U.S. stocks fell on Thursday as a surprise drop in August sales of existing homes signaled more weakness in housing and investors worried that authorities might be curbing stimulus efforts too soon.

World central banks said they would scale back infusions of U.S. dollars into their banking systems, fueling unease triggered a day earlier when stocks sold off following the U.S. Federal Reserve's decision to slow purchases of mortgage debt.

That program has been one of the key pillars of the Fed's efforts to support mortgage lending.

The losses put the benchmark S&P 500, which has rallied nearly 60 percent in six months from 12-year lows, on track for its worst two-day decline in three weeks as investors pummeled stocks across the board.

All 10 S&P 500 sectors fell, led by energy, materials, financials and industrials.

The housing number today probably threw some gasoline on the fire, said John Kosar, market technician and president of Asbury Research in Chicago. It's not only that the recovery is fragile, but the other important story is just how far the market has come, so fast. The Fed statement was a little bit sobering.

The Dow Jones industrial average <.DJI> dropped 50.78 points, or 0.52 percent, to 9,697.77. The Standard & Poor's 500 Index <.SPX> fell 11.43 points, or 1.08 percent, to 1,049.44. The Nasdaq Composite Index <.IXIC> slid 28.03 points, or 1.32 percent, to 2,103.39.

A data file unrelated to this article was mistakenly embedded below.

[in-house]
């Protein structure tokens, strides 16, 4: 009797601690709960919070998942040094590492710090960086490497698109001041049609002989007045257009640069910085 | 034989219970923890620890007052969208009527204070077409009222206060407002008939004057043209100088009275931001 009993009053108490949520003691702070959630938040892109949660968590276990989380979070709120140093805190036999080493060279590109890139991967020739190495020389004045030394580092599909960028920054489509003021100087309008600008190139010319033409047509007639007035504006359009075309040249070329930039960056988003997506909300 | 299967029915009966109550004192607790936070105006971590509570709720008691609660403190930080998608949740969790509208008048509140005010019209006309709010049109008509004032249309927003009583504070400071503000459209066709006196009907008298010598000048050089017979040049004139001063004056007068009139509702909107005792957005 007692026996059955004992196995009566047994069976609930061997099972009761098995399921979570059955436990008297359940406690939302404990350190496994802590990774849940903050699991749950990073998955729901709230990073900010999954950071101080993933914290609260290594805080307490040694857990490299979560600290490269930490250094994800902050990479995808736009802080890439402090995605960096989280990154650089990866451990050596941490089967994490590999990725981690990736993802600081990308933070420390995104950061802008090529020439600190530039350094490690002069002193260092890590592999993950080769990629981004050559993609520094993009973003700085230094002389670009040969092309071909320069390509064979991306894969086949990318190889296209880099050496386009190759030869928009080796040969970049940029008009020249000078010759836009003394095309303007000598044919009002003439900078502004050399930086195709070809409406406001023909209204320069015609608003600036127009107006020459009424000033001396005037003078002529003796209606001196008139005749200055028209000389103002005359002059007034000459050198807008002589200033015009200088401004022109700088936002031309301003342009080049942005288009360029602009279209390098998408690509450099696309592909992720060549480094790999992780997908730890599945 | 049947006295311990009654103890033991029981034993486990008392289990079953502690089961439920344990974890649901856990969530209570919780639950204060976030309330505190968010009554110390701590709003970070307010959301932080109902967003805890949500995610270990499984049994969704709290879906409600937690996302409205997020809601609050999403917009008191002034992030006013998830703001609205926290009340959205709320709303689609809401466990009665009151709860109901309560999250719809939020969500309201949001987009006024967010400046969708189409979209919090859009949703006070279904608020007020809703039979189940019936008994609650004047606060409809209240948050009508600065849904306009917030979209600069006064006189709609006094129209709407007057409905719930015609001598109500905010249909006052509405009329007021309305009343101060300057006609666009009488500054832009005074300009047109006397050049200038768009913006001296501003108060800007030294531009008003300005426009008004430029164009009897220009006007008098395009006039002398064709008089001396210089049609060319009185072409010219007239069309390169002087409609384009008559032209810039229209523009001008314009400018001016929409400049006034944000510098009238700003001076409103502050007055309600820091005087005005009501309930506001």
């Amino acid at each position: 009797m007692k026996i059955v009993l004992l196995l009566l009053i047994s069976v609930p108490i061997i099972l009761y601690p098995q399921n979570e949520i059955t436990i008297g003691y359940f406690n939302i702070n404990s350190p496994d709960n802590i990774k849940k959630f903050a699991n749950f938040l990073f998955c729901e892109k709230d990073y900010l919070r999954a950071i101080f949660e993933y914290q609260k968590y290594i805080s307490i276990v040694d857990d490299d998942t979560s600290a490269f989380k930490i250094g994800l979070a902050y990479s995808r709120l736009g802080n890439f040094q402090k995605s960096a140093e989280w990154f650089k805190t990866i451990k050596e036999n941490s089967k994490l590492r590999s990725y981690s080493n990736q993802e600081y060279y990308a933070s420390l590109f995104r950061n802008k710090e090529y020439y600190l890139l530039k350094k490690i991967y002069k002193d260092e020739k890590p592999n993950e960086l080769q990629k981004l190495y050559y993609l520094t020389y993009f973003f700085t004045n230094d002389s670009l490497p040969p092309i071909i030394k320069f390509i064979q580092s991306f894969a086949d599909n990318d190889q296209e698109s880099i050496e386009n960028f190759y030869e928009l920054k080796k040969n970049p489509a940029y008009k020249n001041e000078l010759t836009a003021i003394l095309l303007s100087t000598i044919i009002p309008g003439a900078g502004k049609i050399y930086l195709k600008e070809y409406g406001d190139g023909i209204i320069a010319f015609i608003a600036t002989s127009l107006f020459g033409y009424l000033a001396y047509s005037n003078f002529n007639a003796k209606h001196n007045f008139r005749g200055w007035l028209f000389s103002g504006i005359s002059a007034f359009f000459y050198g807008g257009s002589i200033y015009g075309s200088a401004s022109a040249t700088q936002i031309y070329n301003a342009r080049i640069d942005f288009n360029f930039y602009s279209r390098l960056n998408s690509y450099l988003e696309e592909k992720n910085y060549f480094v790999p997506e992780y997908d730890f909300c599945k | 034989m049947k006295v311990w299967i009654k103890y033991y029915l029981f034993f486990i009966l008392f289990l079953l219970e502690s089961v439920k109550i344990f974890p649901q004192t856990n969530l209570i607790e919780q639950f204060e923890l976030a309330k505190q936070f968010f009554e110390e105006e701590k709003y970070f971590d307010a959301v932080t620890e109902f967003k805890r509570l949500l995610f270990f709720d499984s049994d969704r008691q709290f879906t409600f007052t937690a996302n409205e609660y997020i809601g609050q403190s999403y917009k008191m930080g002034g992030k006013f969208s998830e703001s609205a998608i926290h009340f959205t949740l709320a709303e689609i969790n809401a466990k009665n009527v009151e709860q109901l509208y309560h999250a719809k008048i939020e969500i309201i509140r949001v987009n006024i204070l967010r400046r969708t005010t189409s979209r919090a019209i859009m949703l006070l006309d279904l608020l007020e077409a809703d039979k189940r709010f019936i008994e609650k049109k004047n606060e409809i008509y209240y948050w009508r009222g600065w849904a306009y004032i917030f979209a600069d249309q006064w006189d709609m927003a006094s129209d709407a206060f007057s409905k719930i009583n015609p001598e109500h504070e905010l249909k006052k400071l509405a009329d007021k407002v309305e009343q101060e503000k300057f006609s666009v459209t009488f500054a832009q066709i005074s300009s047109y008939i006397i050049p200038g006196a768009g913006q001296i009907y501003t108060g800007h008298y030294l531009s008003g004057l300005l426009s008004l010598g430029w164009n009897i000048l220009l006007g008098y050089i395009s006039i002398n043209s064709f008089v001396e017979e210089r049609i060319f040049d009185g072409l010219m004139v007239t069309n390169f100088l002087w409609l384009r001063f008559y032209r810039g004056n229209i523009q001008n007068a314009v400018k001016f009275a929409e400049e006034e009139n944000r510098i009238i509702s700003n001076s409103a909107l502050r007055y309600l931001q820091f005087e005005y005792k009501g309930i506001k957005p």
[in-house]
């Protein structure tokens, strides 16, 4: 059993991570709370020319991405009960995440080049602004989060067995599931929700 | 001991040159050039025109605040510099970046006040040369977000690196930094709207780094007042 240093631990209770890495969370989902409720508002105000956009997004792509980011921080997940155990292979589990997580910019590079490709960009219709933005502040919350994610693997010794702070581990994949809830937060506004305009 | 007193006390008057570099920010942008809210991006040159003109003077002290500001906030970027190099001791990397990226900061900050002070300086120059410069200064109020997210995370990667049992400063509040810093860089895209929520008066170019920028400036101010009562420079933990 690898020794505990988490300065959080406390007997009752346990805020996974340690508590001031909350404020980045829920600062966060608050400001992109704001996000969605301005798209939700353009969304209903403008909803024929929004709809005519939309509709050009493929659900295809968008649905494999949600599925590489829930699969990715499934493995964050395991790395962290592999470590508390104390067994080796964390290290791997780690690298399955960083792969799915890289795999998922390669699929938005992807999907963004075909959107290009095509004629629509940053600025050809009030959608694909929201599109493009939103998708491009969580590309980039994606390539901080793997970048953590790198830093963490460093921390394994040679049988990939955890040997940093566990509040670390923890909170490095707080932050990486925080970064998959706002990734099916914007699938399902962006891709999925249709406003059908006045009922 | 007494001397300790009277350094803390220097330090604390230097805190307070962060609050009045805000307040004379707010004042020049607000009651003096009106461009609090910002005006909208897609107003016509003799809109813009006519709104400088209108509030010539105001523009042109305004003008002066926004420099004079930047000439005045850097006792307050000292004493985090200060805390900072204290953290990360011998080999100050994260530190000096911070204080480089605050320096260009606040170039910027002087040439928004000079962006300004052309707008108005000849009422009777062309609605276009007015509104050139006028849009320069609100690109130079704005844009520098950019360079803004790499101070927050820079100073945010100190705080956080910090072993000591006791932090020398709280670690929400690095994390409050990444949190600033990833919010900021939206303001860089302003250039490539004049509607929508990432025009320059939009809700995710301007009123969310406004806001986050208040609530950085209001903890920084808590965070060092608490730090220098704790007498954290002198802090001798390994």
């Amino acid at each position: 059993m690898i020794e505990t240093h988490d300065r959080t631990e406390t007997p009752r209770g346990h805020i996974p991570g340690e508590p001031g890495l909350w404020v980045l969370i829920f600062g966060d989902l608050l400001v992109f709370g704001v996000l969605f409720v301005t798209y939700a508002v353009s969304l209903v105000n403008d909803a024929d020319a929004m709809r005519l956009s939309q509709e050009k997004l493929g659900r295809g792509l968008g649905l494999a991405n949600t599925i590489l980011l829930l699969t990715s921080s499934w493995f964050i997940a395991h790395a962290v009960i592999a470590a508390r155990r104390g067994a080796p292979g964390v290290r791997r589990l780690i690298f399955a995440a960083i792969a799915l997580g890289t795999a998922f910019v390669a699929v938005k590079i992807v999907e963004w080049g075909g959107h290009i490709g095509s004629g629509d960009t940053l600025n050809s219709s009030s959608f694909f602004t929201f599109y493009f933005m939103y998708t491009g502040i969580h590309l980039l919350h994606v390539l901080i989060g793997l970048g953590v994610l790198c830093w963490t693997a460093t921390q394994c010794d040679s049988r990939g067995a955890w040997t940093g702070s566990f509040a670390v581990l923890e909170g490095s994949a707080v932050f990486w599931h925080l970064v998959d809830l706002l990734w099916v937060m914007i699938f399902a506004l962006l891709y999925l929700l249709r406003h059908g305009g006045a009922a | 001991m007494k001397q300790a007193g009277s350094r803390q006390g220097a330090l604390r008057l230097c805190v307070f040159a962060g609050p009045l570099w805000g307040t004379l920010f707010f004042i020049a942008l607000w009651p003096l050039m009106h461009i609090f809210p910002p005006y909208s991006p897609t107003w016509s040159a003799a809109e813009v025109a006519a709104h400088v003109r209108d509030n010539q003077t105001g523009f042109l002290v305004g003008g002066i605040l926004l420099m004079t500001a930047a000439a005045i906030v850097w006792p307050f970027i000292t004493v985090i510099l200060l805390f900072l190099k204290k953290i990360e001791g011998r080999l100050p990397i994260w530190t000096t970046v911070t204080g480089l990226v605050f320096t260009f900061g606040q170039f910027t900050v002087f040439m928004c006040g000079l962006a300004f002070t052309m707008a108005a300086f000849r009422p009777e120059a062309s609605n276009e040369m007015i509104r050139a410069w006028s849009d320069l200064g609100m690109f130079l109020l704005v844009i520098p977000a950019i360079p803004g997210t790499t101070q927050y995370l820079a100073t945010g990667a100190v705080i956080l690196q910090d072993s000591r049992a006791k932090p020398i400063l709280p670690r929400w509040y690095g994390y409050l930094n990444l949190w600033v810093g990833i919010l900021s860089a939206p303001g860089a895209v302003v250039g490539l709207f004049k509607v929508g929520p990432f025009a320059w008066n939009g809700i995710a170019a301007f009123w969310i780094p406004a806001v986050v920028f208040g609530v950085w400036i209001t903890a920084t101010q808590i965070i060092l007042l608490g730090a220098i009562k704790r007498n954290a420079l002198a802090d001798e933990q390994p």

The National Association of Realtors said sales of existing homes fell 2.7 percent to an annual rate of 5.10 million units, a drop that dented some of the optimism that followed four months of gains in home sales.

After the report, the Dow Jones U.S. Home Construction index <.DJUSHB> fell 3.4 percent. Among shares of major homebuilders D.R. Horton sank 5.5 percent to $11.77, while Toll Brothers slide 3 percent to $20.06 and Beazer Homes lost 5.2 percent to $5.71.

With a market that has had such an explosive recovery from its lows, any kind of news that has people second-guessing the recovery will give people an excuse to sell, said Craig Peckham, equity trading strategist at Jefferies & Co in New York.

Stocks had risen briefly after data showed a fall in the number of workers filing new claims for jobless benefits.

Shares of natural resources companies were weighed down by falling global commodity prices, with U.S. front-month crude down 4.5 percent at $65.94 a barrel. Spot gold prices fell below $1,000 an ounce.

Caterpillar Inc , which makes bulldozers and excavators, was the top drag on the Dow, falling 3.4 percent to $51.31, while Chevron Corp shares fell 1.5 percent to $70.32.

The S&P energy index <.GSPE> was down 1.7 percent, while the S&P materials index <.GSPM> dropped 2.4 percent.

On Nasdaq, Electronic Arts shares fell 3.1 percent to $19.22 after a Microsoft executive said the software company had no plans to buy the video game publisher.

(Editing by Kenneth Barry)